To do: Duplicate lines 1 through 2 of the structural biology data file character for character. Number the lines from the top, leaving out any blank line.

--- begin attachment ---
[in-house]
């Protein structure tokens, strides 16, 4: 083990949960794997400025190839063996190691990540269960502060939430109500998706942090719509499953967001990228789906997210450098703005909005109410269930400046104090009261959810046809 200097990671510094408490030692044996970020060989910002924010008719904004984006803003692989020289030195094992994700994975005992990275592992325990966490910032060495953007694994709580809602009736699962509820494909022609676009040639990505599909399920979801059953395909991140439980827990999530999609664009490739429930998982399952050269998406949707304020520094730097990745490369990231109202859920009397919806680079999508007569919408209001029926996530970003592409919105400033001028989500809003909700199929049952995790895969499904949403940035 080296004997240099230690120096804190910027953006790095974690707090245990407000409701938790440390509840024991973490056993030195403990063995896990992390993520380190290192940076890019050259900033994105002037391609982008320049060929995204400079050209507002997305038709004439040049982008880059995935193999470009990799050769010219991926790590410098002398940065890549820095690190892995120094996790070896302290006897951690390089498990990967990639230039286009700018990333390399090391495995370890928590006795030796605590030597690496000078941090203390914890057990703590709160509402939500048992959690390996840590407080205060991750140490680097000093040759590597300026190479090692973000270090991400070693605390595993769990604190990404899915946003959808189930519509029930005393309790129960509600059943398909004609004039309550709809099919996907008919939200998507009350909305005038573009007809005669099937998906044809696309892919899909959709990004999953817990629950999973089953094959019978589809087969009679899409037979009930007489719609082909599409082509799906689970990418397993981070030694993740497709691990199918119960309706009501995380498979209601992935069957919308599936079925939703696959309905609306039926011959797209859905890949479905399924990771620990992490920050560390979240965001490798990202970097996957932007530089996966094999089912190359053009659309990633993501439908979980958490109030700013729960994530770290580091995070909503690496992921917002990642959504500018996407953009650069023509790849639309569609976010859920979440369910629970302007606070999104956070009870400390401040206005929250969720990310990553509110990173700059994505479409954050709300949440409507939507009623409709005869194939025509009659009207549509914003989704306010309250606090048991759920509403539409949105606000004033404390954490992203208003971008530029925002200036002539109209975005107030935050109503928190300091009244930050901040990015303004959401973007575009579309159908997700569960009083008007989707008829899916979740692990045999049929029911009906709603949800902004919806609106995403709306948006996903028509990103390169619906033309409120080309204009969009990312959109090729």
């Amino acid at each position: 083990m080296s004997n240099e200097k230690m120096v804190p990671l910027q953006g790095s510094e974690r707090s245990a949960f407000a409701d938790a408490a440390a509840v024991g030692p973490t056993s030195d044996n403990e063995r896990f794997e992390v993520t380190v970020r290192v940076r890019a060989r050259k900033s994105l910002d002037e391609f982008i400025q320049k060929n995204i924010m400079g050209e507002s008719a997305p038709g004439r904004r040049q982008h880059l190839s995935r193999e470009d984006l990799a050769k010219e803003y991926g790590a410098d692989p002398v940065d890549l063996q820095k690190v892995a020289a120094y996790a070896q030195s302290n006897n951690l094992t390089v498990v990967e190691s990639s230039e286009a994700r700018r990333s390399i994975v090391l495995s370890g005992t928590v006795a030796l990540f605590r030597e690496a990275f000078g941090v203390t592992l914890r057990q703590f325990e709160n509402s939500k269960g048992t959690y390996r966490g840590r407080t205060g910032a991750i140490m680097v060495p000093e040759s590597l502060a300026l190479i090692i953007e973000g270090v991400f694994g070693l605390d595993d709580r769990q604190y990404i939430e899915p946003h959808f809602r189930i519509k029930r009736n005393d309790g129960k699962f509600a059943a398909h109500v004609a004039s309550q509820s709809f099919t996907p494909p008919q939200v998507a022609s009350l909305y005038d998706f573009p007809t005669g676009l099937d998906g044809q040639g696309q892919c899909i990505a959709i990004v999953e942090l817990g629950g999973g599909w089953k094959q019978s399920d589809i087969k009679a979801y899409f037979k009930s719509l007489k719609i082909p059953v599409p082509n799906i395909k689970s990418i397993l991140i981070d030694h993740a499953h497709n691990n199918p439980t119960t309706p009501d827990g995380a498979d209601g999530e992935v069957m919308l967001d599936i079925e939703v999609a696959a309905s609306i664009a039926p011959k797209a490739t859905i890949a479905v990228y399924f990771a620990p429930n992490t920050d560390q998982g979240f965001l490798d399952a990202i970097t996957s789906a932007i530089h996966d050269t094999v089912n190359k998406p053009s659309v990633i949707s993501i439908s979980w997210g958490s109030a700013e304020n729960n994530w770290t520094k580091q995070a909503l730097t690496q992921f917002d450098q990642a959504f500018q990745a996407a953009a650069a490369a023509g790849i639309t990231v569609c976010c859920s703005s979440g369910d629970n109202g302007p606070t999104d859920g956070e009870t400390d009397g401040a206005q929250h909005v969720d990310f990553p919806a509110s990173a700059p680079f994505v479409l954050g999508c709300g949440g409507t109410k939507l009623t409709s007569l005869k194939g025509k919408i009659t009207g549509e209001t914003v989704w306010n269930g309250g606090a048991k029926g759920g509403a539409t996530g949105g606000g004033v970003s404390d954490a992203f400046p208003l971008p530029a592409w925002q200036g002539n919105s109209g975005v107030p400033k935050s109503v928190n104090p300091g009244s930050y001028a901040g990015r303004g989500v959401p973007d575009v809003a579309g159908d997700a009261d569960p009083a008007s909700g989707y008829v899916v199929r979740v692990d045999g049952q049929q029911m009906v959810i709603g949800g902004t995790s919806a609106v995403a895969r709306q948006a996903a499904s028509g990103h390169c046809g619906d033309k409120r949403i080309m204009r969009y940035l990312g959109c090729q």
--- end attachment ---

[in-house]
């Protein structure tokens, strides 16, 4: 083990949960794997400025190839063996190691990540269960502060939430109500998706942090719509499953967001990228789906997210450098703005909005109410269930400046104090009261959810046809 200097990671510094408490030692044996970020060989910002924010008719904004984006803003692989020289030195094992994700994975005992990275592992325990966490910032060495953007694994709580809602009736699962509820494909022609676009040639990505599909399920979801059953395909991140439980827990999530999609664009490739429930998982399952050269998406949707304020520094730097990745490369990231109202859920009397919806680079999508007569919408209001029926996530970003592409919105400033001028989500809003909700199929049952995790895969499904949403940035 080296004997240099230690120096804190910027953006790095974690707090245990407000409701938790440390509840024991973490056993030195403990063995896990992390993520380190290192940076890019050259900033994105002037391609982008320049060929995204400079050209507002997305038709004439040049982008880059995935193999470009990799050769010219991926790590410098002398940065890549820095690190892995120094996790070896302290006897951690390089498990990967990639230039286009700018990333390399090391495995370890928590006795030796605590030597690496000078941090203390914890057990703590709160509402939500048992959690390996840590407080205060991750140490680097000093040759590597300026190479090692973000270090991400070693605390595993769990604190990404899915946003959808189930519509029930005393309790129960509600059943398909004609004039309550709809099919996907008919939200998507009350909305005038573009007809005669099937998906044809696309892919899909959709990004999953817990629950999973089953094959019978589809087969009679899409037979009930007489719609082909599409082509799906689970990418397993981070030694993740497709691990199918119960309706009501995380498979209601992935069957919308599936079925939703696959309905609306039926011959797209859905890949479905399924990771620990992490920050560390979240965001490798990202970097996957932007530089996966094999089912190359053009659309990633993501439908979980958490109030700013729960994530770290580091995070909503690496992921917002990642959504500018996407953009650069023509790849639309569609976010859920979440369910629970302007606070999104956070009870400390401040206005929250969720990310990553509110990173700059994505479409954050709300949440409507939507009623409709005869194939025509009659009207549509914003989704306010309250606090048991759920509403539409949105606000004033404390954490992203208003971008530029925002200036002539109209975005107030935050109503928190300091009244930050901040990015303004959401973007575009579309159908997700569960009083008007989707008829899916979740692990045999049929029911009906709603949800902004919806609106995403709306948006996903028509990103390169619906033309409120080309204009969009990312959109090729």